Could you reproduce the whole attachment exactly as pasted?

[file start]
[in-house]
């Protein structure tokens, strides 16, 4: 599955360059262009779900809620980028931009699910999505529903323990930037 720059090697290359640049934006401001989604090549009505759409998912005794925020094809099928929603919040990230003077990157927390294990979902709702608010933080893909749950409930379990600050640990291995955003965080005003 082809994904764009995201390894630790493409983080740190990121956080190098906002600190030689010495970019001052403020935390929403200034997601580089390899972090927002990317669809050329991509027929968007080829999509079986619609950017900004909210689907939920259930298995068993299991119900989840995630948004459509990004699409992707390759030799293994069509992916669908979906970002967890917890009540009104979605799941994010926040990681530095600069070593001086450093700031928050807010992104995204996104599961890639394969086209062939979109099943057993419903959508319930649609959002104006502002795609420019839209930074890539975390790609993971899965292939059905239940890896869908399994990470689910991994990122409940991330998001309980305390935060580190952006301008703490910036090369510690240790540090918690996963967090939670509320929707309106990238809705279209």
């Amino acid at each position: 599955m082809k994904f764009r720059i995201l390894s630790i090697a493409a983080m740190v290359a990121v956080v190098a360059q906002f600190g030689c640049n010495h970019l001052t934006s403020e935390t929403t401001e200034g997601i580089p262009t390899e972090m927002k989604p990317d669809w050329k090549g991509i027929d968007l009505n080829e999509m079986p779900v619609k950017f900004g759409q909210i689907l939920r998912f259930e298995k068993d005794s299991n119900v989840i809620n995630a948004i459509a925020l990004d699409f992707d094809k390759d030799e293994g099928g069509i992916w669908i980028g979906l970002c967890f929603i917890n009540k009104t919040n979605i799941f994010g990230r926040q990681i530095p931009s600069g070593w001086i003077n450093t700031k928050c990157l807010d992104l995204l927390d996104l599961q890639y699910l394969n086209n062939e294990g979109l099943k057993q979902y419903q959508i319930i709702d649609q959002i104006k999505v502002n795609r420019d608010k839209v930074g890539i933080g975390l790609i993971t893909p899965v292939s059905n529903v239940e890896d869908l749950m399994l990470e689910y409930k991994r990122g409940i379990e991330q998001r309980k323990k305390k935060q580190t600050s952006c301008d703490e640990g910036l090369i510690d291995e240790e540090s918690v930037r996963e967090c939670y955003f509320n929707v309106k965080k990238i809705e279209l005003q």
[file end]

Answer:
[in-house]
């Protein structure tokens, strides 16, 4: 599955360059262009779900809620980028931009699910999505529903323990930037 720059090697290359640049934006401001989604090549009505759409998912005794925020094809099928929603919040990230003077990157927390294990979902709702608010933080893909749950409930379990600050640990291995955003965080005003 082809994904764009995201390894630790493409983080740190990121956080190098906002600190030689010495970019001052403020935390929403200034997601580089390899972090927002990317669809050329991509027929968007080829999509079986619609950017900004909210689907939920259930298995068993299991119900989840995630948004459509990004699409992707390759030799293994069509992916669908979906970002967890917890009540009104979605799941994010926040990681530095600069070593001086450093700031928050807010992104995204996104599961890639394969086209062939979109099943057993419903959508319930649609959002104006502002795609420019839209930074890539975390790609993971899965292939059905239940890896869908399994990470689910991994990122409940991330998001309980305390935060580190952006301008703490910036090369510690240790540090918690996963967090939670509320929707309106990238809705279209």
């Amino acid at each position: 599955m082809k994904f764009r720059i995201l390894s630790i090697a493409a983080m740190v290359a990121v956080v190098a360059q906002f600190g030689c640049n010495h970019l001052t934006s403020e935390t929403t401001e200034g997601i580089p262009t390899e972090m927002k989604p990317d669809w050329k090549g991509i027929d968007l009505n080829e999509m079986p779900v619609k950017f900004g759409q909210i689907l939920r998912f259930e298995k068993d005794s299991n119900v989840i809620n995630a948004i459509a925020l990004d699409f992707d094809k390759d030799e293994g099928g069509i992916w669908i980028g979906l970002c967890f929603i917890n009540k009104t919040n979605i799941f994010g990230r926040q990681i530095p931009s600069g070593w001086i003077n450093t700031k928050c990157l807010d992104l995204l927390d996104l599961q890639y699910l394969n086209n062939e294990g979109l099943k057993q979902y419903q959508i319930i709702d649609q959002i104006k999505v502002n795609r420019d608010k839209v930074g890539i933080g975390l790609i993971t893909p899965v292939s059905n529903v239940e890896d869908l749950m399994l990470e689910y409930k991994r990122g409940i379990e991330q998001r309980k323990k305390k935060q580190t600050s952006c301008d703490e640990g910036l090369i510690d291995e240790e540090s918690v930037r996963e967090c939670y955003f509320n929707v309106k965080k990238i809705e279209l005003q």